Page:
Sunday, 14 November 2010

Middle Class Houses

“Nine out of ten homebuyers, it seems, will always be drawn to a Georgian rectory in its own grounds.” Times, May 22, 2009 The article goes on to say that everybody wants land so that their children can have ponies. The Times is living in a world of its own, but why should we be surprised?

Samantha Upward can’t live in a gated community. Or in a new-build in commuting distance of work. Or any development with a show home. She can’t buy anything “off plan”. And she can't live in a 30s house. Upward houses used to be Georgian only, but approval was extended to Victorian houses, and then Edwardian. Late Victorian style was once abominated by Upwards. She never calls their house their "home".

Sam can’t live in an Arts and Crafts house either – much too Weybridge, golf courses and pines. And no half-timbering unless the house is genuinely Tudor - definitely not Bypass Variegated. A friend bought a 30s house and her circle were mortified. They made it into a big joke and called the place “Gnome Cottage”, even presenting her with a wooden plaque with the name carved on. Upwards are terribly unforgiving, and rigidly conformist while selling themselves as free spirits.

Gideon and Samantha don’t have a swimming pool, they use next door’s, though Sam would like a swimming pond. Howard and Eileen’s is kidney shaped. The N-Rs’ has a wave machine.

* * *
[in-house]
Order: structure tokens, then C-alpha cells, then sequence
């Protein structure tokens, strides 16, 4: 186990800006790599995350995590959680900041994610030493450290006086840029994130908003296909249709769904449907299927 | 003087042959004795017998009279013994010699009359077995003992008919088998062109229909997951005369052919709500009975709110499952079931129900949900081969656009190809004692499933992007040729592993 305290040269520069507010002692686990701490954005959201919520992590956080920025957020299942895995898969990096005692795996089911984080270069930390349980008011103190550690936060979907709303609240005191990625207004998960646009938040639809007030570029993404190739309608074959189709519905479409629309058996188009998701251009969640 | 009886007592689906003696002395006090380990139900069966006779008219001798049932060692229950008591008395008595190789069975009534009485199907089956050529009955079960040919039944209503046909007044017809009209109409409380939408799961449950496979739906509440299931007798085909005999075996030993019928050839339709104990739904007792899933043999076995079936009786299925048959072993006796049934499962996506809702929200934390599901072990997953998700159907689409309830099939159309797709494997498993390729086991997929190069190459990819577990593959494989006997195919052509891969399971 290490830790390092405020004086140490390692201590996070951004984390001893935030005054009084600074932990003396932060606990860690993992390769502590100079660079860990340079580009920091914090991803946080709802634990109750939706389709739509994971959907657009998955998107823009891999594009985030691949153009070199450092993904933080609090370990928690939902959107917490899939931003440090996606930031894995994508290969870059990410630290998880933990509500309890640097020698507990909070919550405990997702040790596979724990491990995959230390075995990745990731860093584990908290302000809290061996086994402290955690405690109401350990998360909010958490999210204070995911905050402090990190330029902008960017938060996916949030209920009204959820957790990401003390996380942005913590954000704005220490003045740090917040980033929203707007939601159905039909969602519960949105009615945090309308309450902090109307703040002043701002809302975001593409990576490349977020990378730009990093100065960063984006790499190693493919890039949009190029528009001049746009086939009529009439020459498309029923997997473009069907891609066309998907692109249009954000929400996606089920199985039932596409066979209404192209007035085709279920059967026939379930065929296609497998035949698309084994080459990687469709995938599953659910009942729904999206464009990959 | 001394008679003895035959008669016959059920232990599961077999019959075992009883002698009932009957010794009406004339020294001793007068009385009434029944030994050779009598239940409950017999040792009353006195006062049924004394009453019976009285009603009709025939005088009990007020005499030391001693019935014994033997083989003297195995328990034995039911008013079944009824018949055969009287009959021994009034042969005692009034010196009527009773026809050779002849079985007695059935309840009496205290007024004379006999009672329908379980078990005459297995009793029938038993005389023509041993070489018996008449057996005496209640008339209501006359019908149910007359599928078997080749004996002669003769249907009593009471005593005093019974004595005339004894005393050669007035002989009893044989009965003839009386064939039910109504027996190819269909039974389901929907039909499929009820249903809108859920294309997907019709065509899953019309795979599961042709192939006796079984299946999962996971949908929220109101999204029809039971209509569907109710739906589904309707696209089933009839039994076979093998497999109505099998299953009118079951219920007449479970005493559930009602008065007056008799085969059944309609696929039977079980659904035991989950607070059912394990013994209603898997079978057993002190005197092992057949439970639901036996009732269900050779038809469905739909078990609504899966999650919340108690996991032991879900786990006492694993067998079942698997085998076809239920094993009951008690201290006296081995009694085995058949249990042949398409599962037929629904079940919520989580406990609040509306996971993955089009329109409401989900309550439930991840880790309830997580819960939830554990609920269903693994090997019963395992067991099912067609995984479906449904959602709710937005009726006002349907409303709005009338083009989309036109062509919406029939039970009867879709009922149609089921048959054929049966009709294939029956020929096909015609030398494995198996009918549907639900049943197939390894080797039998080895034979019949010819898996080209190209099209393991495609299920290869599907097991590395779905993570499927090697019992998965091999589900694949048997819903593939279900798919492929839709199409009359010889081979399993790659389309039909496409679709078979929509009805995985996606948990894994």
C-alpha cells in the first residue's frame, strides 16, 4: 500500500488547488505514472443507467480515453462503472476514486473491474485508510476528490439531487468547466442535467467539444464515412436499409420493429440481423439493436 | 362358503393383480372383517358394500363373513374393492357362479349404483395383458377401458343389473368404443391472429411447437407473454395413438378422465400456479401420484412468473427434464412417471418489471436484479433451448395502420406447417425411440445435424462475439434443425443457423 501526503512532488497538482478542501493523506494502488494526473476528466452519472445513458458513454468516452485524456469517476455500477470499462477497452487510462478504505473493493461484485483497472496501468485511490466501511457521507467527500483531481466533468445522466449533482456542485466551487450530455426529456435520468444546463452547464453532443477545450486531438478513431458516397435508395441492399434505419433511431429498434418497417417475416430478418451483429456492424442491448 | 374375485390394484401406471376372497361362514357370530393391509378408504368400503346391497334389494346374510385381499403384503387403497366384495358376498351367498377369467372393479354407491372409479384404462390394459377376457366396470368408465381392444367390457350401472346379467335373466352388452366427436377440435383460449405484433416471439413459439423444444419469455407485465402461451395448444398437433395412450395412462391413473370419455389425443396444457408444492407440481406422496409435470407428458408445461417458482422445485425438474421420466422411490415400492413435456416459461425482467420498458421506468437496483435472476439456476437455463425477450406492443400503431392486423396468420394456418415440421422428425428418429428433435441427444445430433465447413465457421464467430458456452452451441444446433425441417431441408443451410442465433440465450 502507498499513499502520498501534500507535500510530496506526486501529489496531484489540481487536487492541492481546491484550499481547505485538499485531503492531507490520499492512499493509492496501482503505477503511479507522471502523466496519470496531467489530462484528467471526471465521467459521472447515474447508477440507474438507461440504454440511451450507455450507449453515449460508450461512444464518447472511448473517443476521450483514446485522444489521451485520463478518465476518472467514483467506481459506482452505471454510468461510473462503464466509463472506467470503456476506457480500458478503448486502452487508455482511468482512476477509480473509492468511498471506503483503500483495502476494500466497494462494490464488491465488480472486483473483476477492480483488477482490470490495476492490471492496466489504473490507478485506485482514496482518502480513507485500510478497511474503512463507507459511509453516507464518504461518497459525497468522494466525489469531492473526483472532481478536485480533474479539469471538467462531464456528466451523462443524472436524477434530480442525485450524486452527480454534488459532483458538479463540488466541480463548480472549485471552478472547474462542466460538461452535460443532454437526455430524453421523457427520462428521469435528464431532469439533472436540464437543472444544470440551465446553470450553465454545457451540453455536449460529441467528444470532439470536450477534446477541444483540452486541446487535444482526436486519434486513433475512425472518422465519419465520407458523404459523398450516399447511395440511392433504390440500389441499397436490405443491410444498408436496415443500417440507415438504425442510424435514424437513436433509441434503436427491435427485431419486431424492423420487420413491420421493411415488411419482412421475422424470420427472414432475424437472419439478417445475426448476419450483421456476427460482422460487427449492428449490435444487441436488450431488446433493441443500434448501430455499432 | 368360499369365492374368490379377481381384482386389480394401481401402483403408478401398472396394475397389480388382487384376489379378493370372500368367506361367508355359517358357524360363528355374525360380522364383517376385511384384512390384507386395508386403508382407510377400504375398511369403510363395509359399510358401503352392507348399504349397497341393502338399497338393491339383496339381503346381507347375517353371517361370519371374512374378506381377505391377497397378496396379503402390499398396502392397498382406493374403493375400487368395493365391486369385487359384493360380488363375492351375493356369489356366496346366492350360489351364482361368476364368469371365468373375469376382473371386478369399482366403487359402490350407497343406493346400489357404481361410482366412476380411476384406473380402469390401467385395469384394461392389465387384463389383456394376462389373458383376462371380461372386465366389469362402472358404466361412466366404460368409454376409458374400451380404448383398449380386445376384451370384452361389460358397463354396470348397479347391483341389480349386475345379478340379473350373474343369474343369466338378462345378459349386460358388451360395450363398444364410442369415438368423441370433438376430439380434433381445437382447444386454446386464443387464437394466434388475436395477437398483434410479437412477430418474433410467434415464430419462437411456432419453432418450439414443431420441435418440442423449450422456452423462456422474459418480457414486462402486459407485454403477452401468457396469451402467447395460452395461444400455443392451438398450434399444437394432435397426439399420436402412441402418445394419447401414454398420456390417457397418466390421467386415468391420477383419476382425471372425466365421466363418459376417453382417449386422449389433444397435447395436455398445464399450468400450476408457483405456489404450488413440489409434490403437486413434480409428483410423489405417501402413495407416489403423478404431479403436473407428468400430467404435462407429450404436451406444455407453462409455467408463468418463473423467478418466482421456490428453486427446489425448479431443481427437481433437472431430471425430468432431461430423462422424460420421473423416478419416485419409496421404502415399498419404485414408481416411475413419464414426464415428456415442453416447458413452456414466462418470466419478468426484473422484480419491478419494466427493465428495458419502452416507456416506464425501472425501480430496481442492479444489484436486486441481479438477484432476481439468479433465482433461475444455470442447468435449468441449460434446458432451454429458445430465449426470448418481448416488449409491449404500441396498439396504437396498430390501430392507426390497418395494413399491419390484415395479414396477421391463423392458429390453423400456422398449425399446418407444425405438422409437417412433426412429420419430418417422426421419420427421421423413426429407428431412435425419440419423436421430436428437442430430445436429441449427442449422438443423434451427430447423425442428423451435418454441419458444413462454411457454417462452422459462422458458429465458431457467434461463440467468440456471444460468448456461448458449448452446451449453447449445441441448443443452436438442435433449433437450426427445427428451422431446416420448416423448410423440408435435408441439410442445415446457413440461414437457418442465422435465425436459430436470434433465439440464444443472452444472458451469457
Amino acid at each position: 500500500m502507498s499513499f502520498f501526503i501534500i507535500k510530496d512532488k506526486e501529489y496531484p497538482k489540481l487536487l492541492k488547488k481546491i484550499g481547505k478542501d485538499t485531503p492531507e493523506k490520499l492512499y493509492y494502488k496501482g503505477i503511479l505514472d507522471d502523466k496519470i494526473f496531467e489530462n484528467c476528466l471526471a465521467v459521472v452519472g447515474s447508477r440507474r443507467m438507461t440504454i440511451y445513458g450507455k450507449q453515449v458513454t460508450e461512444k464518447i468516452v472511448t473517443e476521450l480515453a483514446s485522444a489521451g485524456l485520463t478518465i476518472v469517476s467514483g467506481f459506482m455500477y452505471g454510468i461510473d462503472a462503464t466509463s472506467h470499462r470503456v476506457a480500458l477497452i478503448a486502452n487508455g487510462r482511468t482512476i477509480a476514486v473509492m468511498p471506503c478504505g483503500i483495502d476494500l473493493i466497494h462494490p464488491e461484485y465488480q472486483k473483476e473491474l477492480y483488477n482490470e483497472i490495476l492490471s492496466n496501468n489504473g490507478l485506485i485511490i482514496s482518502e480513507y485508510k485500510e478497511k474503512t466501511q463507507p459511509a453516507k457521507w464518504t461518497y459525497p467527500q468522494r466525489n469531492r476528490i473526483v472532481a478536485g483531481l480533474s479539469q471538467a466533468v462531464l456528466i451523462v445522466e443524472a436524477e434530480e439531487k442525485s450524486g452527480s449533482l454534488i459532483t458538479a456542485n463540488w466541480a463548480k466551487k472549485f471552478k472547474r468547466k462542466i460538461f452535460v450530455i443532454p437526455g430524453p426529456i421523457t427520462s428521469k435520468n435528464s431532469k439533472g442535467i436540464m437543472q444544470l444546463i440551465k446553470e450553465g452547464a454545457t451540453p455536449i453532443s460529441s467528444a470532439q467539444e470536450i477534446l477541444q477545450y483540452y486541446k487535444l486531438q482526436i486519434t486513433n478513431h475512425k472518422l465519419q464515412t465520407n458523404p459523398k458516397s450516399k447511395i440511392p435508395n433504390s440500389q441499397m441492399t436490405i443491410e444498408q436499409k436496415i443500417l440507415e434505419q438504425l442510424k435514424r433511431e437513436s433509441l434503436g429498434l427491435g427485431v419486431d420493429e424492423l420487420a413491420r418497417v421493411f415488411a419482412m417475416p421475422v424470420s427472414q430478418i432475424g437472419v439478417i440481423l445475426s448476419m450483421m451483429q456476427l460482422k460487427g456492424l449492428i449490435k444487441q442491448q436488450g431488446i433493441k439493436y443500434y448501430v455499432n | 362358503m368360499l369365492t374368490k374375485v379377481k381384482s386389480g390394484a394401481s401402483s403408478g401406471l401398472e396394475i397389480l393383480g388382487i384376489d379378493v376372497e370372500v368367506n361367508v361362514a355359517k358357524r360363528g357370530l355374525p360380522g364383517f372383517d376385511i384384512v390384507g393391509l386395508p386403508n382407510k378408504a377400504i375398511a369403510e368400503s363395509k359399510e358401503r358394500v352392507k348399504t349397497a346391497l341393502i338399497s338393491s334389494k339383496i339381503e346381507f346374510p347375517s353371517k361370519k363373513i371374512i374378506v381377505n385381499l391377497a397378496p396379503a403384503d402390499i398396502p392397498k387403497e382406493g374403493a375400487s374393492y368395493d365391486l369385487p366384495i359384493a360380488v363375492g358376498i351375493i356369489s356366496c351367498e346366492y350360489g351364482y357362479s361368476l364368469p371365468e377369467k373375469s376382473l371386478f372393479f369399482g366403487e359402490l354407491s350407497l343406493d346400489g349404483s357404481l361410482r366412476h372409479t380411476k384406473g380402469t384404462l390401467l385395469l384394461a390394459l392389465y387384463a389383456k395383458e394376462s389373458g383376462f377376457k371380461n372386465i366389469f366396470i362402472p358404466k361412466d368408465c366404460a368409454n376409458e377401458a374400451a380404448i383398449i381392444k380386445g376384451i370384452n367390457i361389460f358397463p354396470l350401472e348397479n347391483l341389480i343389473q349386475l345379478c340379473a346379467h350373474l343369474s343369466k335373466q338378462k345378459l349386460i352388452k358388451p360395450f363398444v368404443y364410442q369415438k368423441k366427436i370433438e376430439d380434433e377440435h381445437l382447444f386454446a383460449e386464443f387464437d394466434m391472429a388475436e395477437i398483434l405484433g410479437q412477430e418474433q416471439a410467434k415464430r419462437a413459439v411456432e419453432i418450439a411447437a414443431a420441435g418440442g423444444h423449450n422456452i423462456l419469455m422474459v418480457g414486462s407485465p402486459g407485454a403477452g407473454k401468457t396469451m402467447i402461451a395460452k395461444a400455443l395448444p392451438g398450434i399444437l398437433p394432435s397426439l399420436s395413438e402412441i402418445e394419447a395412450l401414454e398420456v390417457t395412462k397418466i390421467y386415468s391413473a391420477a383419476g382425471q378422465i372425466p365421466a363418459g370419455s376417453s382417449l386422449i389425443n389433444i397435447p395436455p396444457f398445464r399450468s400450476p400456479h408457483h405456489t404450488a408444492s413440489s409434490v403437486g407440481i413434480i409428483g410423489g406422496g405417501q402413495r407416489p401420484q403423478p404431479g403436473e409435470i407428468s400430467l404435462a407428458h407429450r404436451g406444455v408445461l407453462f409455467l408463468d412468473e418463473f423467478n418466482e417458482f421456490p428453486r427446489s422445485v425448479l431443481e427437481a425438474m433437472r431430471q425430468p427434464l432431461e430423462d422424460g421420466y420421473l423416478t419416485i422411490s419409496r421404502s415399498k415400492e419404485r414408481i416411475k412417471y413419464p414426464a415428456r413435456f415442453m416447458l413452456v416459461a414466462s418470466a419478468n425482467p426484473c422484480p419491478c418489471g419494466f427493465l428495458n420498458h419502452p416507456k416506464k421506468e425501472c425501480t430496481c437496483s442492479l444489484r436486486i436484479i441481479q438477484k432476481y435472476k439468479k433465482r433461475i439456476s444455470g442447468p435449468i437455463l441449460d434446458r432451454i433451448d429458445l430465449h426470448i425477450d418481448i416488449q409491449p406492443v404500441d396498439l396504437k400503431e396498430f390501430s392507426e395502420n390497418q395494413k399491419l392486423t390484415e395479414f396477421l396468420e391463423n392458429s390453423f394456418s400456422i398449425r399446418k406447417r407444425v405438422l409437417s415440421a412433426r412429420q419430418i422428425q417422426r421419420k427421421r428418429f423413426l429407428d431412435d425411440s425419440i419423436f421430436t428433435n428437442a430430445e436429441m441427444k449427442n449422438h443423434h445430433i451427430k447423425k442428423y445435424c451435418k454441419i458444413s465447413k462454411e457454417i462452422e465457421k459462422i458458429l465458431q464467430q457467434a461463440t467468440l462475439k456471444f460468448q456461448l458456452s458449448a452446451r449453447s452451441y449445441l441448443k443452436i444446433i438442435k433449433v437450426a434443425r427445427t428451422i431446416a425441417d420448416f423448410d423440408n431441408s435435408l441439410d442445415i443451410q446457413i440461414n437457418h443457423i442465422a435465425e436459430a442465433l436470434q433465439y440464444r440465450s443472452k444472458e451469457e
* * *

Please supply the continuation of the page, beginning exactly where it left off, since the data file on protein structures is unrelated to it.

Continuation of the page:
Tarmac drives are common – the upper classes have gravel. The Middletons (parents of Kate) have a tarmac drive at their large house in Berkshire. (And what’s wrong with that? Too like a road? Not eco-friendly? Upwards love to get together and complain about people who “concrete over their front gardens”.) Upwards and Weybridges who can afford it like a big house at the end of a long, long drive so that you’re cut off from other people – they call this “tranquillity”.

Most Upwards live in Victorian and Edwardian houses with as many "original features" as they can cram in. They strip all the wood "back", including the floorboards, and fill the place with collections of not-very-valuable objets d'art. There’s a tiny subset who buy an amusing 50s ranch style house and fill it with G plan furniture, Poole "Delphos" pottery and Whitefriars glass - to the bafflement of their friends and family.

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